We now know that trees send chemical messages through these fungal networks, warning neighboring trees of illness, or insect or herbivore attack. We also know that dying trees move their resources into the fungal network to be shared with other trees. We do not know who or what decides the movement of these resources or chemical messages, but I can't help wondering about the neural-like structure of the fungal networks that help keep our plants alive. But I digress...
Fungi use several methods of reproduction and some species use more than one method. In most cases, fungi reproduce by releasing spores into air or water. A few older specimens have spores have with wiggly tails called flagella. Most fungi now use cup-shaped fruiting bodies, called apothecium, which are lined with a tissue that produces spores. Spores are often ejected forcefully, with the initial force reaching nearly 10,000 g's!
Fungi also reproduce by splitting off bits of mycelium, while others use colors and odors to attract insects, which help distribute spores. Most spores are spread on wind, which is why a fungal disease in your neighbor's yard is a problem for your garden.
Fungi in the garden
Fungi perform several functions in the garden: some of them good, and some of them not so good. Fungi decompose our compost piles and provide many garden plants with nutrients. Some fungal species inhabit the leaves and stems of your grass family plants, making them less attractive to herbivores and better protected against environmental stresses in exchange for room and board.
One Swedish study even showed it is fungi and not plants who are sequestering the majority of the carbon held in northern boreal forests. But all too often, fungi are the cause of plant disease.
Fungi as disease carriers
There are many different fungal diseases that can affect garden plants: black spot, blights, downy and powdery mildews, rusts, and wilts are just a few. More often than not, the presence of too much moisture is the reason why fungal disease takes hold. You can reduce the odds of fungal disease occurring in your garden by spacing plants out properly, pruning for good airflow, and keeping leaves dry. This means watering from below, rather than from above. Soaker hoses and furrow irrigation are better choices when fungi are present. (And they are always present.)
When fungal disease strikes, be sure to dispose of infected plant material in the trash, and sanitize garden tools between each cut.
I hope you now share my new-found respect for these amazing life forms.
Imagine an apple that tastes something like bell pepper.
That was the first description I could find for rose apples. I had never heard of these edibles until this morning when a friend told me she was having some problems growing hers in San Francisco. Let’s see what we can find out.
Rose apple family
Despite the name, rose apples are not in the rose family. Instead, they are a type of myrtle (Myrtaceae), making them cousins to cloves, guava, allspice, and eucalyptus.
Rose apples are native to Southeast Asia and the northern parts of Australia. These plants are tropical and cannot handle freezing temperatures. They thrive in moist heat with full sun. If any of these conditions is missing, trees will not produce fruit. They need to be irrigated in summer and kept on the dry side during periods of cold.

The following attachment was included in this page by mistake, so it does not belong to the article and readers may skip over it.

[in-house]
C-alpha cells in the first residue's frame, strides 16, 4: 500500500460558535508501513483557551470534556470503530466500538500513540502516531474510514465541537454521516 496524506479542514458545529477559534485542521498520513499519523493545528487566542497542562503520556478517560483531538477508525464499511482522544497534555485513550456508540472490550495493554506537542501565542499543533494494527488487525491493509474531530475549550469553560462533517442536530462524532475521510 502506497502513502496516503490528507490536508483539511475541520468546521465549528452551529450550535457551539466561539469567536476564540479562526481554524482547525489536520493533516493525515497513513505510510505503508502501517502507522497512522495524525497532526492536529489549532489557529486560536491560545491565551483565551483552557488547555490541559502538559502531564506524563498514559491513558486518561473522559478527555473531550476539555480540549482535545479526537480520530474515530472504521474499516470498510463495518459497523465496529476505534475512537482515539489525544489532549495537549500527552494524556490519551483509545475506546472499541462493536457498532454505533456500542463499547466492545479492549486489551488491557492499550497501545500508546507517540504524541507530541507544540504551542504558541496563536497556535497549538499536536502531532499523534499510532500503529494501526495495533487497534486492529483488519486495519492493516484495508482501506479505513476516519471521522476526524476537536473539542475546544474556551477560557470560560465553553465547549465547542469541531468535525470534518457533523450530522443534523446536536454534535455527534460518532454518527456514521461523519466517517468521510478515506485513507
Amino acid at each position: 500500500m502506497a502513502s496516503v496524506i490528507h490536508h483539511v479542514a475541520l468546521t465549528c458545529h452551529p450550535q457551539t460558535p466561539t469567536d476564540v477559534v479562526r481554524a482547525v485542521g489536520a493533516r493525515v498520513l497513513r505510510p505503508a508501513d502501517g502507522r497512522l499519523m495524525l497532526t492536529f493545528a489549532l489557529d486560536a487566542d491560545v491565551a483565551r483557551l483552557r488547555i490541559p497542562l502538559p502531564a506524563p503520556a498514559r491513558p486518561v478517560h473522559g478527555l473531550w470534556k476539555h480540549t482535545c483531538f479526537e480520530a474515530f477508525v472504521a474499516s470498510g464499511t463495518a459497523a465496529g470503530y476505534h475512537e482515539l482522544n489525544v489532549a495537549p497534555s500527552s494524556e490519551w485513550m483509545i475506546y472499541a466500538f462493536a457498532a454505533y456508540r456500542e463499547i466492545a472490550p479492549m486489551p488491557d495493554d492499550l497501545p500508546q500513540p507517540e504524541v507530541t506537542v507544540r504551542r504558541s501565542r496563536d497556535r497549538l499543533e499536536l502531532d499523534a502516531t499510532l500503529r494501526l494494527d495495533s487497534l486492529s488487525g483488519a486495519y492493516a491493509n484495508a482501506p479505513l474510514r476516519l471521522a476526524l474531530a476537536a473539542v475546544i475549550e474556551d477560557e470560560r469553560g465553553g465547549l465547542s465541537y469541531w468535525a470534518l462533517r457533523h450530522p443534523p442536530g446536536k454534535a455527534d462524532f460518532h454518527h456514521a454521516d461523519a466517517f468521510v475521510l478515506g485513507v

Mature trees tend to have a dense crown with many slender, arching branches that can make the tree wider than it is tall. Large, showy flowers appear in early summer.
The fruit is a slightly pear-shaped berry, with a hint of rose fragrance. The flesh is crisp and watery, with a taste that starts out mildly sweet and then turns to a floral rose or slightly bitter taste, depending on who you ask. These fruits are non-climacteric, which means they must be left on the tree until they are fully ripe before being harvested. Once picked, most varieties of rose apples do not ship or store well.
Like apples, rose apples often do not grow true from seed, although some people have had good luck that way. Very often, the fruit is substandard when started this way. Cuttings and most grafts generally fail, as well, so plants are most often reproduced vegetatively, using air layering.
There are four major types of rose apple, each with different characteristics. In many cases, there is an overlap of names, but it’s nothing to worry about unless you’re a botanist.
Jambos rose apples
Jambos rose apples (Syzgium jambos) feature yellow fruit with two seeds. They are also known as plum roses, wax apples, and pomarrosa. These trees grow 10-45’ tall and look very similar to guavas. Unlike guava fruit, which is filled with tiny seeds, these rose apples contain one or two large seeds. Apparently, when the fruit is ripe, you can shake it and hear the seeds rattle. Lance-shaped evergreen leaves and twigs are hairless (glabrous) and the brown bark is smooth. In temperate regions, these trees are self-fertile.
Java rose apple
Java rose apples (Syzgium samarangense) are also known as wax apples, wax jambu, and Java apples. These trees grow 40’ tall and have grayish-pink bark that flakes off. Leaves can be up to 10” long and 4” wide, and they smell nice when crushed. Java rose apples are bell-shaped and come in many different colors, with pale red being the most common.